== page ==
[Business Wire] – J.B. Hunt Transport Services, Inc. , one of the largest transportation and logistics companies in North America, announced today it has opened a new enterprise sales branch in Toronto, the first such office in Canada for J.B. …Read the rest of this story
August Fruehauf, a German immigrant and blacksmith, found inspiration for the semitrailer from the horses he shoed.
An early Fruehauf trailer is preserved in Detroit, where the man worked and his company was headquartered. Photos courtesy of Ruth Ann Fruehauf
August Fruehauf, inventor of the semitrailer, will be inducted into the Automotive History Hall of Fame, Hemmings.com reported on March 29. The online newsletter of Hemmings Motor News and other publications for collector-car enthusiasts said the induction would be later this year.
Two years ago, in Hemmings Classic Car, author Jim Donnelly wrote an article about Fruehauf, who “’pioneered, in great measure, the modern long-haul truck’ by inventing the tag-along semitrailer.” This, the newsletter said, “triggered the wide-scale distribution of modern consumer goods.
“’A successful blacksmith and wagon builder in Detroit and the surrounding area around the turn of the [20th] century, Fruehauf built his first trailer in 1914 at the request of a boat owner who wished to transport his craft on dry land behind a Ford Model T.’”
Trailers — latter-day wagons — weren’t new, but a hitch that let a trailer’s nose rest on the frame of a beefed-up “T” and follow along behind was, Donnelly said. Of course, the hitch also eliminated the vehicle’s leading axle, and thus came the term “semitrailer.” Fruehauf promoted the idea as a way for a straight truck to transport three times what it could haul on its own, which was then how trucks were used.
It’s also been written that Fruehauf, a German immigrant, had noticed that the horses he shoed as a blacksmith were in better physical shape if they had been pulling wagons instead of carrying heavy goods on their backs. He reasoned that trucks would likewise last longer if they towed rather than toted loads.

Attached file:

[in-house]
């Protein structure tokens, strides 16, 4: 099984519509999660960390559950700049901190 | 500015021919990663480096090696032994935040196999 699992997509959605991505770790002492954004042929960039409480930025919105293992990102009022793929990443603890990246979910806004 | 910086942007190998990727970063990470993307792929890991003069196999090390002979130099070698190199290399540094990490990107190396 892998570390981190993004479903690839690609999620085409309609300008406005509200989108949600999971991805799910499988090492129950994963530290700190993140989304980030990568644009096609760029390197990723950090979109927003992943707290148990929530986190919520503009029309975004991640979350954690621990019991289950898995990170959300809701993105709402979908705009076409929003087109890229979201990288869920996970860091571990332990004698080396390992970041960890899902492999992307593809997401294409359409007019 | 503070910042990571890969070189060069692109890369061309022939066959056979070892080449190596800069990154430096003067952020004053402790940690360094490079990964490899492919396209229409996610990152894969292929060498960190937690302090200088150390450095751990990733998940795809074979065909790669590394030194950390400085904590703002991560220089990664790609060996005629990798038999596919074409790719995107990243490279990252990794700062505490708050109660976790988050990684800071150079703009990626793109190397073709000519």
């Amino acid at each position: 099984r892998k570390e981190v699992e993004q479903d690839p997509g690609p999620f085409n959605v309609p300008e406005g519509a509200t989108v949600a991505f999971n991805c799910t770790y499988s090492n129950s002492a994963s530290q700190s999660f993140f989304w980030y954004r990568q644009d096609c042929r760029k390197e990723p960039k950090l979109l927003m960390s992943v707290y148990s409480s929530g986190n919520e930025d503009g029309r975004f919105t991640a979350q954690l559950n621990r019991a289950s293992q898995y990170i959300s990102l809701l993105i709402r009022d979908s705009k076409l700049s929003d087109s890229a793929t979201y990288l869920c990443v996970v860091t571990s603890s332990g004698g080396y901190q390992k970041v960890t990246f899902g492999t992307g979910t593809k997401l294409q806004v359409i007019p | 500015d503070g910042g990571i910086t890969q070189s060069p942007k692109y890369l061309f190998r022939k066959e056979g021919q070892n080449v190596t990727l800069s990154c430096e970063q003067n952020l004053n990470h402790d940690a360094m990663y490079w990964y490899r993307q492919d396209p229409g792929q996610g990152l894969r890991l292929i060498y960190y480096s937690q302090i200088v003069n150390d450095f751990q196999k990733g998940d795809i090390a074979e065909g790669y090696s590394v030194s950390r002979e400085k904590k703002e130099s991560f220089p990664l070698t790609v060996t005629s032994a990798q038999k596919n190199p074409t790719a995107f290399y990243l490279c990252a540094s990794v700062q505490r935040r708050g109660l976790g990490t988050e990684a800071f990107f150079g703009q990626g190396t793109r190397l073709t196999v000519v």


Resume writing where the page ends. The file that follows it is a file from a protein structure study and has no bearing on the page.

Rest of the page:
He began building and selling semitrailers, and his company eventually became the dominant manufacturer of many types of the vehicles. But it failed in …Read the rest of this story
CHILLIWACK, B.C. – Peter Anthony Kampos, 38, has been charged with attempted murder in connection to the alleged March 25 shooting toward a semi-truck that occurred near Chilliwack, B.C. RCMP are continuing their investigation into a series of vehicle shootings… …Read the rest of this story
Prestolite Electric, a manufacturer of alternators, starters and new energy solutions, and its parent company Zhongshan Broad-Ocean Motor Co., will participate in the development of advanced technologies in support of the SuperTruck II program.
Prestolite will work to develop the next generation of rotating electric technologies through the program and make use of its parent company’s manufacturing capabilities and experience with electric vehicles to innovate.
“This activity illustrates our commitment to engineering innovative products and solutions for the Class 8 market in North America and around the world,” said Nick Laenen, vice president of sales and marketing, North America, South America and Australia for Prestolite Electric.
The SuperTruck II program was created by the U.S. Department of Energy to demonstrate the most efficient technological capabilities of commercial truck manufacturers and parts makers. It aims to spur development and research in the industry.
The Prestolite and Leece-Neville product line includes high-output alternators and gear reduction starter motors for on- and off-highway trucks, military applications, mining vehicles, school and city buses, motor coaches and other uses.
Broad-Ocean is a global supplier of motors, alternators, and starters to multiple markets, including appliance, air handling, and commercial transportation.
Related: First Impressions of Volvo’s SuperTruck [Video]
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The American Transportation Research Institute is seeking driver perspectives on a number of top industry issues through an online survey.
The feedback from drivers will be used in several ATRI studies that will focus on transportation infrastructure funding, the driver shortage, and improving highway safety.
The research firm began collecting driver input on these topics at the Mid-America Trucking Show. where ATRI staff collected over 500 driver surveys.
The online version of the same survey handed out at MATS will allow larger numbers of drivers to weigh in on topics to be included in ATRI’s studies.
“Driver involvement is so critical to ATRI’s research and we were extremely pleased with the number of surveys completed at MATS,” said Rebecca Brewster, ATRI president and COO. “We encourage drivers to spend a few minutes completing the online survey so that driver opinions are included in the research on these timely issues.”
The survey is available here.
Related: ATRI Report on Autonomous Vehicles Examines Industry Concerns
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